The Decline of the Arab-Israeli Conflict: Middle East Politics and the Quest for Regional Order, by Avraham Sela

By Byrnen, Rex | Shofar, January 31, 2000 | Go to article overview

The Decline of the Arab-Israeli Conflict: Middle East Politics and the Quest for Regional Order, by Avraham Sela


Byrnen, Rex, Shofar


The Decline of the Arab-Israeli Conflict: Middle East Politics and the Quest for Regional Order, by Avraham Sela

The back cover blurb of Avraham Sela's new work is an unusual case of under- rather than over-selling the book it describes. This book is much more than an "extremely complete account of the public record of the diplomatic history of the Arab world," or a treatment of Arab summitry alone. Beyond this, the author offers a comprehensive account of the regional dynamics of inter-Arab politics, the ways these have shifted over time, and the particular position of the Arab-Israeli conflict within this context.

Specifically, Sela argues that the Arab world has demonstrated an increasing ability to "insulate itself from rallying issues of symbolic Arab concerns and conduct its autonomous policies" (p. 341). This has occurred through a shift from transnational political symbolism (notably Arab nationalism) to a regional order based on state sovereignties, solidified by on-going processes of state-building and regime consolidation. This process of "westphalianization" of the regional system was accelerated by the Arab (and especially Egyptian) defeat in the June 1967 Arab-Israeli war, and reinforced by the growing power of the Arab oil monarchies from the 1970s onwards. The growing focus of the Palestinian movement on a territorial solution in the West Bank and Gaza -- and the shift of the movement's political center of gravity there through the 1980s -- further confirmed this transformation. With the Oslo agreement and mutual recognition between Israel and the PLO, the Palestinian issue was removed as a tool (and weapon) of domestic and regional mobilization for Arab regimes. The result, Sela suggests, is that "the `classic' Arab-Israeli conflict is over" (p. 350).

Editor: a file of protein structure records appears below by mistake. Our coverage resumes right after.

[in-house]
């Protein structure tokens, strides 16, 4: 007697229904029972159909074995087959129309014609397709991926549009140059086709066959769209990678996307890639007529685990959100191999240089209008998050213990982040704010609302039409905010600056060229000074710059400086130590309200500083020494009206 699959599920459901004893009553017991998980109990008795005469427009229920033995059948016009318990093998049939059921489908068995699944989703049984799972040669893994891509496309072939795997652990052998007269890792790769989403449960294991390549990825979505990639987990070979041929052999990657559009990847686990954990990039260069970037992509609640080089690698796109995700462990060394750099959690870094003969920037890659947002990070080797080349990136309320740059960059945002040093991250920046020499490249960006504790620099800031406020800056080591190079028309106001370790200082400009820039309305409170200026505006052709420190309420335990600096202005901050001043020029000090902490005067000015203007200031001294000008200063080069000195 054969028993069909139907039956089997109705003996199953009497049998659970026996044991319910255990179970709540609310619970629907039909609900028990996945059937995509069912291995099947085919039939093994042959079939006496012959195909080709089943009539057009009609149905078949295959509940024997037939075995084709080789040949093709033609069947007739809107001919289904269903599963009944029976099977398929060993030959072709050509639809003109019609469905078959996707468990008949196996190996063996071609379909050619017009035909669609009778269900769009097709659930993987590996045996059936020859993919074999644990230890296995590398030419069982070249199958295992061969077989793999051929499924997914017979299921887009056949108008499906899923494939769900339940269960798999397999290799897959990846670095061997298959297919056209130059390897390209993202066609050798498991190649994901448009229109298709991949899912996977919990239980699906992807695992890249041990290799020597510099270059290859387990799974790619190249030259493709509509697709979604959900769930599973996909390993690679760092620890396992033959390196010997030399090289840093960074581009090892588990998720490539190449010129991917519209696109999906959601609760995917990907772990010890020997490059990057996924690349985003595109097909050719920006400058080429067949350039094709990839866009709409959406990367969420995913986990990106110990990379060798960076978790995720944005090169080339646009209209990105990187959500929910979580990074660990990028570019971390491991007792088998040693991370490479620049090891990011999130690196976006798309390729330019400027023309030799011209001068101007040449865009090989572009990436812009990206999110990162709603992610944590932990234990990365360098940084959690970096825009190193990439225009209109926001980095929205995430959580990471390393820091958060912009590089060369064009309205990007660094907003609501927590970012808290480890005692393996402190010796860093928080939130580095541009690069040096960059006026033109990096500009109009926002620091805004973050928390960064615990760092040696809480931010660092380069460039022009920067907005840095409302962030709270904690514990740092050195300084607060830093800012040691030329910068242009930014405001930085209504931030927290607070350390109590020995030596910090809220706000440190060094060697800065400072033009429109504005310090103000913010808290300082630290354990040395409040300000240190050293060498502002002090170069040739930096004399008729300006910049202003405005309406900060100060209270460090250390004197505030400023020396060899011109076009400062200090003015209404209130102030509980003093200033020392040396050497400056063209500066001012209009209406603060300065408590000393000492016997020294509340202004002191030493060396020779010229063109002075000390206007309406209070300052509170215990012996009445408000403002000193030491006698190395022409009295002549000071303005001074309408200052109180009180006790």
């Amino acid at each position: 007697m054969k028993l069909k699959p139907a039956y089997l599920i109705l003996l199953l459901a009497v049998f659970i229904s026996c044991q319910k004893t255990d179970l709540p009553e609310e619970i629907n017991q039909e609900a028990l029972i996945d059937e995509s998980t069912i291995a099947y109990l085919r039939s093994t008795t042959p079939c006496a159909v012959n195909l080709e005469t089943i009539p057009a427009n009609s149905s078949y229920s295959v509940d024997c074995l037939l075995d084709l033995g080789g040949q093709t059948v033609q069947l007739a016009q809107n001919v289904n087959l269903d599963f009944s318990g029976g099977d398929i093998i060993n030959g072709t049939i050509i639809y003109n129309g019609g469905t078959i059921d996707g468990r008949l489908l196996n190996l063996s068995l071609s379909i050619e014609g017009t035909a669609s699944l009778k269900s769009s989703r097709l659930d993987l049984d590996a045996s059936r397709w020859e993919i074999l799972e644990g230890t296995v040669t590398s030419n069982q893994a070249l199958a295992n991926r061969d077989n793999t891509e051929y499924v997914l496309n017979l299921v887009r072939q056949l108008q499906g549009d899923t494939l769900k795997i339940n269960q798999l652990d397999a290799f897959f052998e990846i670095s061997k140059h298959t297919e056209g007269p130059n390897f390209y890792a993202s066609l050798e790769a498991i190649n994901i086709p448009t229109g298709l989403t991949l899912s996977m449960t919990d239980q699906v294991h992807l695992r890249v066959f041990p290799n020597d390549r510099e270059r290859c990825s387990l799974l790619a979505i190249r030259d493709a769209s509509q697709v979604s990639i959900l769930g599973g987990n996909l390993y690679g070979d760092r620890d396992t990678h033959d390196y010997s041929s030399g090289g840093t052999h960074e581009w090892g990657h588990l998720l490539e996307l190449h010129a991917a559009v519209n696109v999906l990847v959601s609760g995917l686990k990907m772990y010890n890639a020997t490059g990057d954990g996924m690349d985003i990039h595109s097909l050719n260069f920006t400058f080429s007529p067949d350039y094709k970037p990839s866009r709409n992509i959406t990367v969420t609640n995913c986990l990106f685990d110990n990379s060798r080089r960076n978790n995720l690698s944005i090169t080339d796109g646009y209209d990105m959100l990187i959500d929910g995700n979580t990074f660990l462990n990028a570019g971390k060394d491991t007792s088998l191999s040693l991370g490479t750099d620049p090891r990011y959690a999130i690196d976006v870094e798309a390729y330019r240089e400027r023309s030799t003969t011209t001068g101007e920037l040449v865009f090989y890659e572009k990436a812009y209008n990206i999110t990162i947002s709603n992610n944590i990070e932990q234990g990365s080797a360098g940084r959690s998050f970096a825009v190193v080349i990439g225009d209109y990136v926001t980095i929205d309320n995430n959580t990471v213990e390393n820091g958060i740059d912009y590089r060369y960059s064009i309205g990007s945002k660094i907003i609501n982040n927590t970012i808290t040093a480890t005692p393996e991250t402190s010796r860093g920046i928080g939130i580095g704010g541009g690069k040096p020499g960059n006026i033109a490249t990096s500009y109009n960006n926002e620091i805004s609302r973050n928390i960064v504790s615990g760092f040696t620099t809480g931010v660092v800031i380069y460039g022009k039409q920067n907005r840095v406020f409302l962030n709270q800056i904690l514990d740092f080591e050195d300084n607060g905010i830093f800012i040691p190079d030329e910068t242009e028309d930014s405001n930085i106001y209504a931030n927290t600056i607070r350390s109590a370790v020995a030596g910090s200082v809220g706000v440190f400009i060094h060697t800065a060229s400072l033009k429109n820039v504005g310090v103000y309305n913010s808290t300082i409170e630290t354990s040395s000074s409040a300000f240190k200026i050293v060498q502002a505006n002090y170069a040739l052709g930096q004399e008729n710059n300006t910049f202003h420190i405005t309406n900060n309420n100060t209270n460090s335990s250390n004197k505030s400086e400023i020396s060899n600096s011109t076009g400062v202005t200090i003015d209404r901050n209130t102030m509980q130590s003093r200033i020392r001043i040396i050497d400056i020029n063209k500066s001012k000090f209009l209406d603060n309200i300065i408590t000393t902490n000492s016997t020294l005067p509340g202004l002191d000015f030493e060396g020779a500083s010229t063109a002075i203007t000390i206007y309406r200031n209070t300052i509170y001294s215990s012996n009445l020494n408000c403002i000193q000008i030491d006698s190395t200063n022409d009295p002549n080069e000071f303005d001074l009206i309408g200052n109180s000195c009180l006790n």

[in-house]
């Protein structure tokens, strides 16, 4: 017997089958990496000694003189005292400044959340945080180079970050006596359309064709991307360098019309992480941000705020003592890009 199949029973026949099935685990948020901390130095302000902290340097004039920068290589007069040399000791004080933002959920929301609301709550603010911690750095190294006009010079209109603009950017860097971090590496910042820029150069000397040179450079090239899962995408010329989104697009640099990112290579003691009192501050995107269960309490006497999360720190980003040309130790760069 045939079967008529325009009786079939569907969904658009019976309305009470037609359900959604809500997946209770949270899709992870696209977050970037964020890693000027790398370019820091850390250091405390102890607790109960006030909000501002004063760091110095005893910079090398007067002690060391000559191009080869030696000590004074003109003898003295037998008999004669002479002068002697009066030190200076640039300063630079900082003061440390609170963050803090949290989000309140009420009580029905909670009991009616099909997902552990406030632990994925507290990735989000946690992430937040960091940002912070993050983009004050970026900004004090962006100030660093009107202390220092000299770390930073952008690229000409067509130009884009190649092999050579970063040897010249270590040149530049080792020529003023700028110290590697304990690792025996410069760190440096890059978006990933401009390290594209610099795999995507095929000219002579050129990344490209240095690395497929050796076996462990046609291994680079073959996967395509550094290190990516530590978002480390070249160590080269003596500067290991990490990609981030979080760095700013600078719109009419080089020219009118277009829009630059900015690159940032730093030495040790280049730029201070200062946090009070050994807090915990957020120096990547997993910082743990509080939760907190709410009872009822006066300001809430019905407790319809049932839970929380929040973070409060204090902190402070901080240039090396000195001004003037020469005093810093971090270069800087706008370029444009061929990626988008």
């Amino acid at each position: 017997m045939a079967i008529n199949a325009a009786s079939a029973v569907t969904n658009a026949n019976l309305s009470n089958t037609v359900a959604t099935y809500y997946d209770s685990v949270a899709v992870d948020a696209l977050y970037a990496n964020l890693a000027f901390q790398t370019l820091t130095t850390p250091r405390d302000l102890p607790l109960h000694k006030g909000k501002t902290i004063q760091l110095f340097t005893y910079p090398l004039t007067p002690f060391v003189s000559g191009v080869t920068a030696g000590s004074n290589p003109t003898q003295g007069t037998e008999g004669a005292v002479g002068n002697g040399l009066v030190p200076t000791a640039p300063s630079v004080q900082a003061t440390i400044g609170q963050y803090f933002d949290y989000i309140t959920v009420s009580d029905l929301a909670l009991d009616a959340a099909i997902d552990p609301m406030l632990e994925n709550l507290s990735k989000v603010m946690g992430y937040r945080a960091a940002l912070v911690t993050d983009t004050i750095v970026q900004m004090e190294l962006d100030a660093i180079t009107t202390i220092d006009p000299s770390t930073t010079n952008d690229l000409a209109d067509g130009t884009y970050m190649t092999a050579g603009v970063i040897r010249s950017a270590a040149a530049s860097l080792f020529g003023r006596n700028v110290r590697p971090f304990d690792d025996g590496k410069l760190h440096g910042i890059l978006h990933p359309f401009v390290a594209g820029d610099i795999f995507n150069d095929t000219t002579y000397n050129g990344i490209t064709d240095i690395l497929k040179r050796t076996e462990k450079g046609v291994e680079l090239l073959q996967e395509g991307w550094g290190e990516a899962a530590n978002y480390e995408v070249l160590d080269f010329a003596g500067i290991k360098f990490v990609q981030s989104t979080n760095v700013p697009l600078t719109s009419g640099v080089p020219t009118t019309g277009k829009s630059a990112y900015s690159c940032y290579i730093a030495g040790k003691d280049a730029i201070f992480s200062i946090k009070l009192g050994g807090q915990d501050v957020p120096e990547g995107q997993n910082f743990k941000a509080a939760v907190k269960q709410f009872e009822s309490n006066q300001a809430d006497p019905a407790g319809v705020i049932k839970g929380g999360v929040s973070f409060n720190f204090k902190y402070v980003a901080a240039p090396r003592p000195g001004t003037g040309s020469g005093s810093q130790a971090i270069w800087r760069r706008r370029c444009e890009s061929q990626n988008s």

This is not a new argument, although Sela's treatment of it is particularly well done. …

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